2. Position of Adjectives
Unlike Adverbs, which often seem capable of popping up almost anywhere in
a sentence, adjectives nearly always appear immediately before the noun or
noun phrase that they modify. Sometimes they appear in a string of adjectives,
and when they do, they appear in a set order according to category. (See
Below.) When indefinite pronouns — such as something, someone, anybody
— are modified by an adjective, the adjective comes after the pronoun:
• Anyone capable of doing something horrible to someone nice should be
Something wicked this way comes.
3. Degrees of Adjectives
• The degrees of comparison are known as the positive, the comparative,
and the superlative. (Actually, only the comparative and superlative show
degrees.) We use the comparative for comparing two things and the
superlative for comparing three or more things. Notice that the word than
frequently accompanies the comparative and the word the precedes the
superlative. The inflected suffixes -er and -est suffice to form most
comparatives and superlatives, although we need -ier and -iest when a
two-syllable adjective ends in y (happier and happiest); otherwise we use
more and most when an adjective has more than one syllable.
4. Adjectives can express degrees of modification:
• Gladys is a rich woman, but Josie is richer than Gladys, and Sadie is the
richest woman in town.
5. Certain adjectives have irregular forms in the comparative and
Positive Comparative Superlative
rich richer richest
lovely lovelier loveliest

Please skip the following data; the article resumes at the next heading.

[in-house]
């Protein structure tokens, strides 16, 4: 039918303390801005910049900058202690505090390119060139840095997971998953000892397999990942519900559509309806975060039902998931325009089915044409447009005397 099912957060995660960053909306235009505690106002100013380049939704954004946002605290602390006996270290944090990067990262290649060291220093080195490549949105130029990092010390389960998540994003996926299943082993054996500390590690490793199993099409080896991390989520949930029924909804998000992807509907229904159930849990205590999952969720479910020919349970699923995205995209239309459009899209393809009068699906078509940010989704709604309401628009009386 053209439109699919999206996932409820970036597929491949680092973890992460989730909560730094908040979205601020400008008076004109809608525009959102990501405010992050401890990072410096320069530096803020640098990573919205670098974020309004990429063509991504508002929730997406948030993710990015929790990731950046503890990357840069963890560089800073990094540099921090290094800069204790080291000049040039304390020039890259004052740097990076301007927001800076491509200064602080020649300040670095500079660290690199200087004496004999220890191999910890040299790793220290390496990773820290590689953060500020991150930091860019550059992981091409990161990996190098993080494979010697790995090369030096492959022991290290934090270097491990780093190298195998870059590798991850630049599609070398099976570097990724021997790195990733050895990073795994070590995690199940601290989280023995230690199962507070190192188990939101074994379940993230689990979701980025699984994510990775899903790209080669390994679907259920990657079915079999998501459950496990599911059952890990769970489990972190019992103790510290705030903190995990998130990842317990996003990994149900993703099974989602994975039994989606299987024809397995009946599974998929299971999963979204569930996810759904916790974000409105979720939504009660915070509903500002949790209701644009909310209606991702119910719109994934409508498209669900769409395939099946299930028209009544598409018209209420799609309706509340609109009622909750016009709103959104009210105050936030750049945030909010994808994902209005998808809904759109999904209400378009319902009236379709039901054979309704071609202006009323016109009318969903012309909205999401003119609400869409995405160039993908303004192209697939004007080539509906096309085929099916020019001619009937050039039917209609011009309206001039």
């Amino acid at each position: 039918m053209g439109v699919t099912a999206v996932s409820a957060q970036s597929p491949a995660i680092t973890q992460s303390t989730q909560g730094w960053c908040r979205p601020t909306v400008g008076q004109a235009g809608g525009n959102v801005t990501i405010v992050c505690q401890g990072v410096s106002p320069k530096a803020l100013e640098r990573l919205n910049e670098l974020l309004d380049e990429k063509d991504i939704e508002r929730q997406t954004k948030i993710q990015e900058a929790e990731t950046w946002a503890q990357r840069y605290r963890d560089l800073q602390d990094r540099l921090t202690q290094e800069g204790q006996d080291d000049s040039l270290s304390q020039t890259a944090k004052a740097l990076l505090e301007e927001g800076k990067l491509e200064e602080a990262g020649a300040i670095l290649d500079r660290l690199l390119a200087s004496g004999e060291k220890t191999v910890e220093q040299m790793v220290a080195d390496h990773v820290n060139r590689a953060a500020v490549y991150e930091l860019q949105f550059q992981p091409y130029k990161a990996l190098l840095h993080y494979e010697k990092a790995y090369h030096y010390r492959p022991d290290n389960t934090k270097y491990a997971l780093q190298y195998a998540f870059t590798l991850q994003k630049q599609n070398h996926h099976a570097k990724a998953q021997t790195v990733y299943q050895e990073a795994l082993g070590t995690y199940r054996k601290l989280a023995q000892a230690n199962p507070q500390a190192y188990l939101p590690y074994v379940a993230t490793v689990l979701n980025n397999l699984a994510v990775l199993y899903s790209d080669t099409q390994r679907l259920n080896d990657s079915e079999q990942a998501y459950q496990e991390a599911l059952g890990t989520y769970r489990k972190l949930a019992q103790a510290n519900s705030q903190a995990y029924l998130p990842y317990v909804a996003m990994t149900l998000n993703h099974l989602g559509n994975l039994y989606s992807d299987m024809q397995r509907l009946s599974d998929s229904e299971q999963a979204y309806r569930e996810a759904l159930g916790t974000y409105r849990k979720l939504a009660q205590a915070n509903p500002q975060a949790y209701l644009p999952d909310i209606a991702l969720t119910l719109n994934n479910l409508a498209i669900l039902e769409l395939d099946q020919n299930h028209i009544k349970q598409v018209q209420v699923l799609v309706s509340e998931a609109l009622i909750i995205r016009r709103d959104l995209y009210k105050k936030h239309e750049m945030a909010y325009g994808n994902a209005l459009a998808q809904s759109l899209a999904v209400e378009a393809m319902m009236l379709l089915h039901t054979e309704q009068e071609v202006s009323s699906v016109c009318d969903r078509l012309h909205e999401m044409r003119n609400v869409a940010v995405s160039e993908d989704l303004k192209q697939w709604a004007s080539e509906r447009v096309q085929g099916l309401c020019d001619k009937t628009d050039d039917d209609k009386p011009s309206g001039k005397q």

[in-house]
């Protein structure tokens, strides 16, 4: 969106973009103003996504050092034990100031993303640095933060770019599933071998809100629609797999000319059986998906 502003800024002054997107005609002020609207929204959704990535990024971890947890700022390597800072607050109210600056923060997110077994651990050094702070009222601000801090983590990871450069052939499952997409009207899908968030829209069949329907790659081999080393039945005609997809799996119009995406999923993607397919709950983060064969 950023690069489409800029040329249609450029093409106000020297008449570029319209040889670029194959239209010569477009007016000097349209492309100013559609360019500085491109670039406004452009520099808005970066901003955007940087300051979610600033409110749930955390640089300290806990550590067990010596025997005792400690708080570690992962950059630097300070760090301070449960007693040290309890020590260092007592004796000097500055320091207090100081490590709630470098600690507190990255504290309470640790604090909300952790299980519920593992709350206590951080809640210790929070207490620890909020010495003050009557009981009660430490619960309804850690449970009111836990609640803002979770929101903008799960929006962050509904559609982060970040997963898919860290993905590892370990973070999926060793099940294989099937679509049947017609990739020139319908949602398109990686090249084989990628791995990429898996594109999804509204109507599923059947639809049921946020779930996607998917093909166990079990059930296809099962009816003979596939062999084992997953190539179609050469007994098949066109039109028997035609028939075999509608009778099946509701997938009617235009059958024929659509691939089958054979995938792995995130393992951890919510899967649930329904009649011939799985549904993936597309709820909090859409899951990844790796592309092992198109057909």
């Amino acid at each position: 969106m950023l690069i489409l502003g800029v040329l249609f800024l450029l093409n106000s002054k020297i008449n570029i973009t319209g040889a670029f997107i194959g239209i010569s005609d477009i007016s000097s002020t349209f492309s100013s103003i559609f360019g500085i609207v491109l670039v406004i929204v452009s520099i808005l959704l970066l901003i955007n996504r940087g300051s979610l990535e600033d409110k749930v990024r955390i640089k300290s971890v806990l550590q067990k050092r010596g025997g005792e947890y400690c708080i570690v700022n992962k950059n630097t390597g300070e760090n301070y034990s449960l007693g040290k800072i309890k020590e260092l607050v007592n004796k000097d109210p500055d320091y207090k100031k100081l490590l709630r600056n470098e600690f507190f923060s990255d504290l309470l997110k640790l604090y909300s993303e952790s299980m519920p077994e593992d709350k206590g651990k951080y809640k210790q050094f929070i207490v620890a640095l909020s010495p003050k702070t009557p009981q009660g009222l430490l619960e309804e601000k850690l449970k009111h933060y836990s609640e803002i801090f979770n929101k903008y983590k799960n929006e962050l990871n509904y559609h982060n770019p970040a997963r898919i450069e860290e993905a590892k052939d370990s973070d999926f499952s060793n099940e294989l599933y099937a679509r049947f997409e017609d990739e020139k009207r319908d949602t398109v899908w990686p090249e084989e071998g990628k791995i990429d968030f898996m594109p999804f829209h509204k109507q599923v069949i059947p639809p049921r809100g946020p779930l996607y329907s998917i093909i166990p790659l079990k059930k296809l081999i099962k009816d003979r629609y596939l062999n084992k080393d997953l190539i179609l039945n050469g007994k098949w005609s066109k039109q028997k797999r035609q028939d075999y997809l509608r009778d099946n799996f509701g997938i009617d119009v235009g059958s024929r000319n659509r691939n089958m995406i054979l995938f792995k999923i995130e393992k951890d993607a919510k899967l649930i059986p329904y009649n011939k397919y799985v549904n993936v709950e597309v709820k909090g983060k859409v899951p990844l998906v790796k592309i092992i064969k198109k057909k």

beautiful more beautiful most beautiful
Irregular Comparative and Superlative Forms
good better best
bad worse worst
little less least
far further furthest
6. Premodifiers with Degrees of Adjectives
Both adverbs and adjectives in their comparative and superlative forms can be accompanied by premodifiers,
single words and phrases, that intensify the degree.
• We were a lot more careful this time.
• He works a lot less carefully than the other jeweler in town.
• We like his work so much better.
• You'll get your watch back all the faster.
The same process can be used to downplay the degree:
• The weather this week has been somewhat better.
• He approaches his schoolwork a little less industriously than his brother does.
And sometimes a set phrase, usually an informal noun phrase, is used for this purpose:
• He arrived a whole lot sooner than we expected.
• That's a heck of a lot better.
If the intensifier very accompanies the superlative, a determiner is also required:
• She is wearing her very finest outfit for the interview.
• They're doing the very best they can.
Occasionally, the comparative or superlative form appears with a determiner and the thing being modified is
• Of all the wines produced in Connecticut, I like this one the most.
• The quicker you finish this project, the better.
• Of the two brothers, he is by far the faster.
7. The Order of Adjectives in a Series
• It would take a linguistic philosopher to explain why we say "little brown
house" and not "brown little house" or why we say "red Italian sports car"
and not "Italian red sports car." The order in which adjectives in a series
sort themselves out is perplexing for people learning English as a second
language. Most other languages dictate a similar order, but not necessarily
the same order. It takes a lot of practice with a language before this order
becomes instinctive, because the order often seems quite arbitrary (if not
downright capricious). There is, however, a pattern. You will find many
exceptions to the pattern in the table below, but it is definitely important